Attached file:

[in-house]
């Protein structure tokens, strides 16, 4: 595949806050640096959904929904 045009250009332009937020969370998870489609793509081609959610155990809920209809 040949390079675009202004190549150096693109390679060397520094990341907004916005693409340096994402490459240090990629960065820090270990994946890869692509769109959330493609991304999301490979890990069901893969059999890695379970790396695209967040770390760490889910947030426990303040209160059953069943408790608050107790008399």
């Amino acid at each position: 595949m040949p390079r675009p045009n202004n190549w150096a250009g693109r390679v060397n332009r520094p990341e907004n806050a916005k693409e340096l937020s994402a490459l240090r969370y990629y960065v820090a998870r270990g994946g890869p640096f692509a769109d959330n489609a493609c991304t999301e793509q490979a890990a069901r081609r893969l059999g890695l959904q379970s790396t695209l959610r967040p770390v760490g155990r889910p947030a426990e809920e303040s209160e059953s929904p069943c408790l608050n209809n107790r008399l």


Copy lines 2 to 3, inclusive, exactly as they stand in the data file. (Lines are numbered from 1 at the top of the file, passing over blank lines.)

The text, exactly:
């Protein structure tokens, strides 16, 4: 595949806050640096959904929904 045009250009332009937020969370998870489609793509081609959610155990809920209809 040949390079675009202004190549150096693109390679060397520094990341907004916005693409340096994402490459240090990629960065820090270990994946890869692509769109959330493609991304999301490979890990069901893969059999890695379970790396695209967040770390760490889910947030426990303040209160059953069943408790608050107790008399």
């Amino acid at each position: 595949m040949p390079r675009p045009n202004n190549w150096a250009g693109r390679v060397n332009r520094p990341e907004n806050a916005k693409e340096l937020s994402a490459l240090r969370y990629y960065v820090a998870r270990g994946g890869p640096f692509a769109d959330n489609a493609c991304t999301e793509q490979a890990a069901r081609r893969l059999g890695l959904q379970s790396t695209l959610r967040p770390v760490g155990r889910p947030a426990e809920e303040s209160e059953s929904p069943c408790l608050n209809n107790r008399l």